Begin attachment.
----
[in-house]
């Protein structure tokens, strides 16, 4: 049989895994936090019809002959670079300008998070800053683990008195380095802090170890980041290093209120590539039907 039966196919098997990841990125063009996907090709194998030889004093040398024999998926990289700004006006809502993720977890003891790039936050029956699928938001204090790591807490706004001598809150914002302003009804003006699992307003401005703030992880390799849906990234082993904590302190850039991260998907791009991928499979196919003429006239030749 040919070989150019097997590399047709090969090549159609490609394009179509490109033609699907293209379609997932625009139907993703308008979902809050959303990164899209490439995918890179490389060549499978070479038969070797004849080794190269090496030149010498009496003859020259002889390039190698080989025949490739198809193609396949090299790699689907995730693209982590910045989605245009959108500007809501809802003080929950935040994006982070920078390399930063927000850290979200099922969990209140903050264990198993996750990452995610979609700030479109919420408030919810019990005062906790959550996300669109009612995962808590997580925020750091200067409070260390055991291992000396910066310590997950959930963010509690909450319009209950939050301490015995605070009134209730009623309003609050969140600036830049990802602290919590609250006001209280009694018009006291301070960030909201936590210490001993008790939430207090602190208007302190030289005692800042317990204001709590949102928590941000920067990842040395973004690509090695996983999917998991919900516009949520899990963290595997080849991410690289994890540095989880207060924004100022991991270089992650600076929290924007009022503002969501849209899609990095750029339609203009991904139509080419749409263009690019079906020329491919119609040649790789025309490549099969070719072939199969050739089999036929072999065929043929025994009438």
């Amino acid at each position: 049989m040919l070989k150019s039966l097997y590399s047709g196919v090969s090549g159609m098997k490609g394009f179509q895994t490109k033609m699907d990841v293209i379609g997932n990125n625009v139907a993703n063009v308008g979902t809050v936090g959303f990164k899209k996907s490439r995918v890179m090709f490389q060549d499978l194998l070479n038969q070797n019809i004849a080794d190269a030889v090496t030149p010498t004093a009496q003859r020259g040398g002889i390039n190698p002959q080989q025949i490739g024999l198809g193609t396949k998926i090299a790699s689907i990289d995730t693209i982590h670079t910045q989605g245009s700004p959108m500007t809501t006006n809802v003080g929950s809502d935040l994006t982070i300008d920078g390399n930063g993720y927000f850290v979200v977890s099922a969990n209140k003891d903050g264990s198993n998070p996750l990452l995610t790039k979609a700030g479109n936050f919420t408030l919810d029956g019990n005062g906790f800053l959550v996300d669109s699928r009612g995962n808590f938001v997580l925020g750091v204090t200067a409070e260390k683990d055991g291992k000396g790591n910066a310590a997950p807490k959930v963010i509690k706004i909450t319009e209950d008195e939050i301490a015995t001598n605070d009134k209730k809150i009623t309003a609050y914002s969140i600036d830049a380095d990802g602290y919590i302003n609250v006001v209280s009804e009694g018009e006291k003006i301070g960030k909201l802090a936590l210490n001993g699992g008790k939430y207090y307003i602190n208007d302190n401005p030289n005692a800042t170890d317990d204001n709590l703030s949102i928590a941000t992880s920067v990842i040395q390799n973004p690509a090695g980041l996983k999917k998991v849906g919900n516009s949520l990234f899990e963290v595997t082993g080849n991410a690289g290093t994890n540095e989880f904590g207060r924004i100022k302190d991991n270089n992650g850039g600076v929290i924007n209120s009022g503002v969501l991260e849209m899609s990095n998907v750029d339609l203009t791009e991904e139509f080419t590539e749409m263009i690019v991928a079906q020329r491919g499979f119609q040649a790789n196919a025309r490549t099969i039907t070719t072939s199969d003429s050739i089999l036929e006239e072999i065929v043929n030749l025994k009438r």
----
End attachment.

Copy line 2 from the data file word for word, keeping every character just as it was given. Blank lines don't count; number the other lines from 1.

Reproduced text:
């Protein structure tokens, strides 16, 4: 049989895994936090019809002959670079300008998070800053683990008195380095802090170890980041290093209120590539039907 039966196919098997990841990125063009996907090709194998030889004093040398024999998926990289700004006006809502993720977890003891790039936050029956699928938001204090790591807490706004001598809150914002302003009804003006699992307003401005703030992880390799849906990234082993904590302190850039991260998907791009991928499979196919003429006239030749 040919070989150019097997590399047709090969090549159609490609394009179509490109033609699907293209379609997932625009139907993703308008979902809050959303990164899209490439995918890179490389060549499978070479038969070797004849080794190269090496030149010498009496003859020259002889390039190698080989025949490739198809193609396949090299790699689907995730693209982590910045989605245009959108500007809501809802003080929950935040994006982070920078390399930063927000850290979200099922969990209140903050264990198993996750990452995610979609700030479109919420408030919810019990005062906790959550996300669109009612995962808590997580925020750091200067409070260390055991291992000396910066310590997950959930963010509690909450319009209950939050301490015995605070009134209730009623309003609050969140600036830049990802602290919590609250006001209280009694018009006291301070960030909201936590210490001993008790939430207090602190208007302190030289005692800042317990204001709590949102928590941000920067990842040395973004690509090695996983999917998991919900516009949520899990963290595997080849991410690289994890540095989880207060924004100022991991270089992650600076929290924007009022503002969501849209899609990095750029339609203009991904139509080419749409263009690019079906020329491919119609040649790789025309490549099969070719072939199969050739089999036929072999065929043929025994009438």